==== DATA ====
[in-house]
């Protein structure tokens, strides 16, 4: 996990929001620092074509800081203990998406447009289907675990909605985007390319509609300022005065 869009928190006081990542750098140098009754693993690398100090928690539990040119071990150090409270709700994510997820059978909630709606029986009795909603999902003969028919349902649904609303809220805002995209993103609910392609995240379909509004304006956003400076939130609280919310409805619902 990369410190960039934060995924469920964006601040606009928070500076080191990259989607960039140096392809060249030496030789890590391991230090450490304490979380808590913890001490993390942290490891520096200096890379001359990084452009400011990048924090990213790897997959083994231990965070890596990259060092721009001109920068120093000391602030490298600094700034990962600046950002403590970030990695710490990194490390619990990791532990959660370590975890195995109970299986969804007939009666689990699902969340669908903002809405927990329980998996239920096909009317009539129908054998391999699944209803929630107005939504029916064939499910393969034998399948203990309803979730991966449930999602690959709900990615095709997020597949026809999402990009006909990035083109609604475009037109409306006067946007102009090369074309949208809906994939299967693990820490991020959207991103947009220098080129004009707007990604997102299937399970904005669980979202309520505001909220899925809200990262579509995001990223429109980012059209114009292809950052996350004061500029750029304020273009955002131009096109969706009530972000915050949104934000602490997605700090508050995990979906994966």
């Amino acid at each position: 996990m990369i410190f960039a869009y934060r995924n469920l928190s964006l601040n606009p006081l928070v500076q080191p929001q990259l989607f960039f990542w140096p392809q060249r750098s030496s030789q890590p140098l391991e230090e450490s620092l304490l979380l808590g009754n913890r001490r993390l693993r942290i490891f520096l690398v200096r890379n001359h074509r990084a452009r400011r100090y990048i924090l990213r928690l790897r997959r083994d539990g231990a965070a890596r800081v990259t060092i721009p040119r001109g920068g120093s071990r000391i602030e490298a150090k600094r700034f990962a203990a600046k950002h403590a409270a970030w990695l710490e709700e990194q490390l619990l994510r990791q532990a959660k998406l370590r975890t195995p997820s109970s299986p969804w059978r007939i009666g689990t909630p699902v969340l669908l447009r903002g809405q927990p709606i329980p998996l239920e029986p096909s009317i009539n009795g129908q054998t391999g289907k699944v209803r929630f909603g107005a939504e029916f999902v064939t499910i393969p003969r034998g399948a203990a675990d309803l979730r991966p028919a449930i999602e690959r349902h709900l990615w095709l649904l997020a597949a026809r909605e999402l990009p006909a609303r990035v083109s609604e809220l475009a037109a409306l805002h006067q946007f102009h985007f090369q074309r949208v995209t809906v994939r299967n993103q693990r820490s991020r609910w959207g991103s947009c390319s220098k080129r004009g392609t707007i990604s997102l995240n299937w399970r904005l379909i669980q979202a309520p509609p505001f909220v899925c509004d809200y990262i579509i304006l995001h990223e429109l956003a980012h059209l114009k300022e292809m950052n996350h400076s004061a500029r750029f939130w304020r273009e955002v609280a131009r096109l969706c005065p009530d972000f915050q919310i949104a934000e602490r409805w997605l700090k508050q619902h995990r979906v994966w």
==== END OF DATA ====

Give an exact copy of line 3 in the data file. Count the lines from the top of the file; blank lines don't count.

């Amino acid at each position: 996990m990369i410190f960039a869009y934060r995924n469920l928190s964006l601040n606009p006081l928070v500076q080191p929001q990259l989607f960039f990542w140096p392809q060249r750098s030496s030789q890590p140098l391991e230090e450490s620092l304490l979380l808590g009754n913890r001490r993390l693993r942290i490891f520096l690398v200096r890379n001359h074509r990084a452009r400011r100090y990048i924090l990213r928690l790897r997959r083994d539990g231990a965070a890596r800081v990259t060092i721009p040119r001109g920068g120093s071990r000391i602030e490298a150090k600094r700034f990962a203990a600046k950002h403590a409270a970030w990695l710490e709700e990194q490390l619990l994510r990791q532990a959660k998406l370590r975890t195995p997820s109970s299986p969804w059978r007939i009666g689990t909630p699902v969340l669908l447009r903002g809405q927990p709606i329980p998996l239920e029986p096909s009317i009539n009795g129908q054998t391999g289907k699944v209803r929630f909603g107005a939504e029916f999902v064939t499910i393969p003969r034998g399948a203990a675990d309803l979730r991966p028919a449930i999602e690959r349902h709900l990615w095709l649904l997020a597949a026809r909605e999402l990009p006909a609303r990035v083109s609604e809220l475009a037109a409306l805002h006067q946007f102009h985007f090369q074309r949208v995209t809906v994939r299967n993103q693990r820490s991020r609910w959207g991103s947009c390319s220098k080129r004009g392609t707007i990604s997102l995240n299937w399970r904005l379909i669980q979202a309520p509609p505001f909220v899925c509004d809200y990262i579509i304006l995001h990223e429109l956003a980012h059209l114009k300022e292809m950052n996350h400076s004061a500029r750029f939130w304020r273009e955002v609280a131009r096109l969706c005065p009530d972000f915050q919310i949104a934000e602490r409805w997605l700090k508050q619902h995990r979906v994966w």